Julian Marley Week Day Fly Review

Julian Marley & Week.Day – Fly – Review

EXCLUSIVE: Julian Marley x Week.Day – Fly Single Review – Steve Topple for Pauzeradio.com.

Sometimes a producer comes along who you just know is going to blow up. And 2020’s potentially hottest talent is Jahvanie ‘Week.Day’ Morrison. So, Pauzeradio has got an exclusive on his forthcoming track with the legendary Julian Marley. Will it be worth the wait until 17 April? Absolutely.

Fly, to be released via his label Tru Ambassador Music, sees Week.Day and Marley delve deep into smooth Afrobeats RnB. The track has been pitched perfectly for an early spring release. Because it’s light, full of feel-good, summery vibes and blissed-out production. But moreover, the composition is instantly memorable, making Fly a potential anthem.

The arrangement is bang-on trend. Percussion focuses heavily on the Afrobeats device of stuttering, offbeat accents. Because while the kick takes a lead, focusing on each beat, the snare does a beamed riff on the ups and a washboard drops in on occasion. Meanwhile, the bass hits the first beat of the bar, again serving to provide further momentum. But it holds this note until the fourth, where it comes in again, then goes straight into the first beat of the next bar – and so on. The balance of this rhythmic arrangement across the percussion and bass creates the effect of driving the track forward, but not so hard that it runs away with itself.

As a whole, Fly has been cleverly arranged on top of the basics of the percussion and bass. It opens with the Afrobeats-standard distorted synth doing a heavily beamed riff; immediately we’re hit with the chorus, just to drive home that earworm. A synth kalimba is then introduced as are electronic keys. Into the first verse, and after four bars there’s a pointed break, with the instrumentation stripped back – a musical device which is used throughout. This helps you hone in on Marley’s vocal.

The second verse works off a different melody to the first. This is an important point to note: it creates the aural effect of giving musical variation to the listener. But it also then drives home to us the recognisability of the chorus. Another bridge, and while the instrumentation is stripped back again, the rhythmic focus changes, heavily accenting the upbeats. This, along with the call and response backing vocals and use of a vocoder adds to the momentum into the next phrase. The second round of the chorus is embellished further, with distorted strings coming in on stabbing, double time riffs. This layering continues until the closing bridge, where the vocal arrangement blossoms to a final flourish.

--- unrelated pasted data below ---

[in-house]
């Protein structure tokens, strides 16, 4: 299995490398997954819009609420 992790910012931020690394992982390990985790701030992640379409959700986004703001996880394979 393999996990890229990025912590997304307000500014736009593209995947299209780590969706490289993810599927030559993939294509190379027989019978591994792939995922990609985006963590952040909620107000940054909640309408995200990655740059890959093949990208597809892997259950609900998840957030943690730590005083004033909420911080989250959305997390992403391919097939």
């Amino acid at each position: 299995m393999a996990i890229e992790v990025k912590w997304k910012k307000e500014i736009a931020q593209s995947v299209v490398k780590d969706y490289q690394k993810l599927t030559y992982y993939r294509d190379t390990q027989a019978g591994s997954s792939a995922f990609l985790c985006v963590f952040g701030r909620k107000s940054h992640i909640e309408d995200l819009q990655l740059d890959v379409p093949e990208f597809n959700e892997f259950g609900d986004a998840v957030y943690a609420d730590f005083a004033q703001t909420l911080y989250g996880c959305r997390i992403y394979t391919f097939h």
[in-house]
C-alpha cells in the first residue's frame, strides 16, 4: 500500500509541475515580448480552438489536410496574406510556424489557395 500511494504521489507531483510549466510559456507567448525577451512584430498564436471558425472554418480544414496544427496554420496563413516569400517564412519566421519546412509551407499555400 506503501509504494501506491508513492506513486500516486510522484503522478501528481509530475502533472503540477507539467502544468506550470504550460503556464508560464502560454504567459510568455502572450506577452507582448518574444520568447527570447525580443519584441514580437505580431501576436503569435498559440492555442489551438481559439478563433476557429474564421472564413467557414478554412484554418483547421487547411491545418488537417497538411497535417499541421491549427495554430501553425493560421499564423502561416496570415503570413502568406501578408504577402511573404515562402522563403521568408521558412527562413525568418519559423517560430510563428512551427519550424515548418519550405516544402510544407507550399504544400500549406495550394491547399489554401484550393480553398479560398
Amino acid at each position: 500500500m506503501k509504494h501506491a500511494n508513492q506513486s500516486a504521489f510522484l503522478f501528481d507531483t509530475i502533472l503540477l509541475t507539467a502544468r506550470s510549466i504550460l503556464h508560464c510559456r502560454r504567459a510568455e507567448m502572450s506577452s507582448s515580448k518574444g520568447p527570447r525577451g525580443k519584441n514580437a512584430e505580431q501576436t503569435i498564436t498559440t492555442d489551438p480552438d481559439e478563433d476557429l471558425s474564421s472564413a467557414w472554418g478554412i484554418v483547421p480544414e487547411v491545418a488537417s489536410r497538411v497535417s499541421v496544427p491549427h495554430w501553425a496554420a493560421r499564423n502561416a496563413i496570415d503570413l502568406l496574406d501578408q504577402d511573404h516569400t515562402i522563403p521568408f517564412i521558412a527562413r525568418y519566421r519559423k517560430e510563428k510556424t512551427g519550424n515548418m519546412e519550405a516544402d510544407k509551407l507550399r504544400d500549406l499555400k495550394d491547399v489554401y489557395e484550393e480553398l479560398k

Week.Day is an extremely talented composer, arranger and producer. The first two skills are clear on Fly, his work on Usain Bolt’s Olympe Rosé riddim and Kumar’s recent cut Remember Me. But his production is also of stellar quality. It’s a fine balancing act, creating a track which has both forward momentum but is also blissed-out. But Week.Day has easily accomplished it with Fly.

The use of a low pass filter creates a smooth, mellow sound with nothing too tinny. The exception is the strings, where the wave distortion and delicate high pass create that almost EDM, gritty sound. Moreover, the intricate monitoring of dB levels means that the focus is partly honed in on both the bass and kick, with the Afrobeats synths playing second fiddle. But Marley’s vocal has also been cleverly engineered to give it prominence above the rest. It’s a slick, finely tuned piece of work; much like the vocal of the artist himself.

Given much of Marley’s musical focus is Roots, his versatility is displayed extremely well on Fly. He effortlessly glides across the intricate melody, which utilises his vocal range well. His delivery is in keeping with the track’s aims: light, airy but still with forward motion. And he is wholly expressive, using clever intonation and phrasing to punctuate the lyrics. Moreover, the track lends itself well to Marley’s pleasing performance technique and would be superb with an audience present.

Fly is a top-class release from Tru Ambassador Entertainment. Not only does it showcase Marley’s multitalented skills well, but it is an exceptional creation from Week.Day, both musically and production-wise. He is undoubtedly one to watch in 2020 and beyond. Julian Marley Week Day Fly review by Steve Topple (7th April 2020).

Search The Store

Search The Archives

Search Shows For An Artist

Search The Store

Search The Archives

Search Shows For An Artist

Join The Sound System

to get 15% off your first order and be the first to hear about our new vinyl collections and exclusive offers.

This website uses cookies to ensure you get the best experience on our website.